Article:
Jovian Perfumer David Bernstein on Busting Perfume’s Gender Binary
The artist wants to transport people with his scents, not keep them stuck in a binary way of thinking about gender and perfume.
When the world ground to a halt in the spring of 2020, writer, director and dramaturg David Bernstein was faced with a stark new reality: he was a theatre-maker in a world without any theatres.
As others in the theatre industry were contemplating virtual performances and digital media, Bernstein began to explore another of his longtime fascinations — scent. The resulting company, Jovian, is a scent art studio based in Toronto that produces what Bernstein describes as “psychoactive perfume for skin and space.” The small batch, hand-crafted scents are a mix of aromatherapy, traditional perfuming, and playful nods to new age philosophies and drug culture — Jovian offers scents in “uppers” and “downers” and employs an in-house astrologer, Jaime Wright, who helps dictate the formulas.
As a gay man, Bernstein has taken a queer approach to the heteronormative field of scent, an industry so gendered that it splits its offering in two straight across the gender binary; colognes for men, perfumes for women. Jovian’s all-gender scents are certainly not the first offerings to eschew the perfume binary, but they’re particularly innovative because they don’t just toss away the old binary labels for scents, but also the gendered associations with particular ingredients.
The decision to go all-gender was informed by Bernstein’s days selling perfume at a department store to support himself while he was a student at New York University’s TISCH School of the Arts. In that position, Bernstein says he was constantly met with customers’ deeply held beliefs about scent and gender. “It’s amazing, “ he says, “when you’ve worked as long as I have in perfume, people’s gender hang ups come right to the forefront.”
Customers, Bernstein says, would be intrigued by scents he’d introduce them to, but shoot them down because of their gender. “They’d say, ‘Oh, I love it, but is it too feminine?’ or ‘Is it too masculine?’”
“It doesn’t have genitals and it doesn’t have a socially defined gender performance,” he says in response to that line of thinking. “No, it’s not too feminine. It’s liquid.”
Around the same time, Bernstein discovered CB I Hate Perfume, a brand that takes inspiration for its scents from unusual sources that span from snow to dust to sushi. The boutique quickly became one of his favourite places in New York City and the brand’s philosophy eventually helped inform Bernstein’s own take on scent. When he started Jovian, Bernstein embraced a queer fluidity as he sourced ingredients, exploring how different ingredients mixed together to create an emotional state rather than the age-old perfume ideology of how they’d help the wearer attract suitors of the opposite gender. He also embraced his own mix of uncommon materials like fresh hops, porcini, ginger lily, and coffee.
The idea behind each Jovian scent is to transport the person who smells it, ultimately allowing it to change their state of mind. The approach is informed by Bernstein’s work in theatre as a “scent designer” — an artist who creates scents to be released into a theatre space in hopes of transporting the audience. If, for example, a scene is set in an orchard, a scent designer might create a mixture evoking trees and fruit that would be diffused during that moment in the play, kind of like an artistic take on smell-o-vision. The same method is occasionally taken with fashion, like when Alexander McQueen tapped Bernstein to create three custom scent effects for a dance-based presentation of its McQ wares at the New Museum.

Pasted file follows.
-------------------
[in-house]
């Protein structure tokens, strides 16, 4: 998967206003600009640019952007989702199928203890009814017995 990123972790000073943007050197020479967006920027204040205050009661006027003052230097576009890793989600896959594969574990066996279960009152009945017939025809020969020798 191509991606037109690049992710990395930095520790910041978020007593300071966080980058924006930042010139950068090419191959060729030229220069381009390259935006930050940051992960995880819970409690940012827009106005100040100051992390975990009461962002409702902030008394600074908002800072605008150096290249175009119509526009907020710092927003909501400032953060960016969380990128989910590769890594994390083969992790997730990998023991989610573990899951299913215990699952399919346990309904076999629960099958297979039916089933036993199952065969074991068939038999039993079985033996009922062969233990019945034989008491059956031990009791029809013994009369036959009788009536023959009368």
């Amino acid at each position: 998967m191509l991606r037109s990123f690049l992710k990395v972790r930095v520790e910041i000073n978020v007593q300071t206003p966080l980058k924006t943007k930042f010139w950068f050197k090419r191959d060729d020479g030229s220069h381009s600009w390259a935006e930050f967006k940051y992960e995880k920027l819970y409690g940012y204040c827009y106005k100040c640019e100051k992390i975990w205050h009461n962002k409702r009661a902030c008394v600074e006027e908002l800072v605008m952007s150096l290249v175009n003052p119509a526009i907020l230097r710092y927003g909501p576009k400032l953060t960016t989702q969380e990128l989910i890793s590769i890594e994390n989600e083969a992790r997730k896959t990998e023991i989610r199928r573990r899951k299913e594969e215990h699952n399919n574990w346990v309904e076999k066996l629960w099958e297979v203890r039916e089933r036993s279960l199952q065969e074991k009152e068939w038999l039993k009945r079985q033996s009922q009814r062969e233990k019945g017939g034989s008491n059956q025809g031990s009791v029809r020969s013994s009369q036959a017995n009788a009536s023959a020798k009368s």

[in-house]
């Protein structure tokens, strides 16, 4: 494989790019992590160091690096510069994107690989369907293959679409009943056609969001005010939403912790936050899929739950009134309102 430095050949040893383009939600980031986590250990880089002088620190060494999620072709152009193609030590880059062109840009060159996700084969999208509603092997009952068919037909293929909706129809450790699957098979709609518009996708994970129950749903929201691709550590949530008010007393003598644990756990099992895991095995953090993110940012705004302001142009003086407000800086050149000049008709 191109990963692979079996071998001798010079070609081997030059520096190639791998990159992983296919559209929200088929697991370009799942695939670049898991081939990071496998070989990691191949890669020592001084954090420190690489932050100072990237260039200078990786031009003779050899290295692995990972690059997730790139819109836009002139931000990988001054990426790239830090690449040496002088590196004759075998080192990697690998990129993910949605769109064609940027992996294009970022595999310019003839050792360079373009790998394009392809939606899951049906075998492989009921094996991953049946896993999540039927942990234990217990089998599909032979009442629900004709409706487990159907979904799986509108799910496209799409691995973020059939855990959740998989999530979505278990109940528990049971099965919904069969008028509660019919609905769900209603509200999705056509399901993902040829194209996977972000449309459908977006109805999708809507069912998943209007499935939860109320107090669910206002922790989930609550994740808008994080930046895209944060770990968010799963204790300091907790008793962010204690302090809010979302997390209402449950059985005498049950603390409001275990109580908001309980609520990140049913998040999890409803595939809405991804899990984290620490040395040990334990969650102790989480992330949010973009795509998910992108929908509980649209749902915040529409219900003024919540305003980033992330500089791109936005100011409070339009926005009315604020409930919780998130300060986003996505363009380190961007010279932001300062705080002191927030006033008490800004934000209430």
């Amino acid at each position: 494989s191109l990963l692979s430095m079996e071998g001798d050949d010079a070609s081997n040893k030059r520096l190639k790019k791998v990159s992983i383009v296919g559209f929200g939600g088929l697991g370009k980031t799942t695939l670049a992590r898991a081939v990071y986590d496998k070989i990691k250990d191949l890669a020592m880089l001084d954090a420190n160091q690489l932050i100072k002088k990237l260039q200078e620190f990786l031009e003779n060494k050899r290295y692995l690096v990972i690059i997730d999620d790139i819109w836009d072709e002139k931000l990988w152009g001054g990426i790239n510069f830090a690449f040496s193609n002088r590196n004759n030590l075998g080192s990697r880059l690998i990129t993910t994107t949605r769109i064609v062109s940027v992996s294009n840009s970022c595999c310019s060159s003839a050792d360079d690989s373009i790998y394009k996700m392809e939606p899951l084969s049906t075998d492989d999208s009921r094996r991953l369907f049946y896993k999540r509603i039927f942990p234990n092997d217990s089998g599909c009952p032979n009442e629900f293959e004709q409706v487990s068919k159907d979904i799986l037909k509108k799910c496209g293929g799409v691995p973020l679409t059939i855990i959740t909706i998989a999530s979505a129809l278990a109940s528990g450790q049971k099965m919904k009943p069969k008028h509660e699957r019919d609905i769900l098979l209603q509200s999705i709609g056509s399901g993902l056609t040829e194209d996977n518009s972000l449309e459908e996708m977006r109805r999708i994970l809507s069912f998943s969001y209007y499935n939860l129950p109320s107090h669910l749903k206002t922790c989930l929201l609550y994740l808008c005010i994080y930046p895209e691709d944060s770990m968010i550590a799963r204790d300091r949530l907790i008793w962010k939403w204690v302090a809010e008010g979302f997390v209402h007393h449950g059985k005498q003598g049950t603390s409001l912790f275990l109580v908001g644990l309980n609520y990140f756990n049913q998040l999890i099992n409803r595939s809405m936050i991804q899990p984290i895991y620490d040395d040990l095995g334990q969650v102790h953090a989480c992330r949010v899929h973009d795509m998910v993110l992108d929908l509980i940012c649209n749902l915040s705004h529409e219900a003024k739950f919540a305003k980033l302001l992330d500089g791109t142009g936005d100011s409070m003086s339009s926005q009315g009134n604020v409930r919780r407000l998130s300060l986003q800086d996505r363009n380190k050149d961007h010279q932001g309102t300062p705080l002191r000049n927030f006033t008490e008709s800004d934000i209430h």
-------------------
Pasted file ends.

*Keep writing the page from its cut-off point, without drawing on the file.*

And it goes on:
As a queer creative and business person, Bernstein says he’s spent this Pride Month reflecting on who space is held for in the LGBTQ+ community — particularly those whose identities are afforded less privilege than his own as a gay white man. This year Pride Month also intersected with some deeply troubling events that have been on Bernstein’s mind, including the revelation of hundreds of unmarked graves at the sites of residential schools across the country. Beyond the human level, Bernstein says he’s been reflecting on being in a business that extracts natural materials from the land given Canada’s fraught relationship with land and its original caretakers.
“The oils have been sublimated from agricultural product to liquid extraction, the bottles have been made in a factory, and all have been shipped across borders and socioeconomic contexts,” Bernstein explains. “So, a lot of conceptually and ethically profound things have happened before I even blend the first drop of scent.”
About half of the essential oils he uses are sourced from India, which is currently dealing with a devastating surge of COVID-19. “My queer utopia of scent functions on labour from elsewhere — that’s something I’m staying mindful of,” he says, explaining he’s shared fundraising efforts from relief organizations in India on the Jovian Instagram and made donations on behalf of the company, but he’s looking to go beyond short-term, reactive responses. “To me, queering a particular discipline means, in part, trying to work from the collisions and tensions contained within it,” says Bernstein.
“I want to find ways of moving beyond my own visions, impulses and contexts as a ‘queer artist,’ and apply the same irreverent, subversive lens to queering the ethics of production.”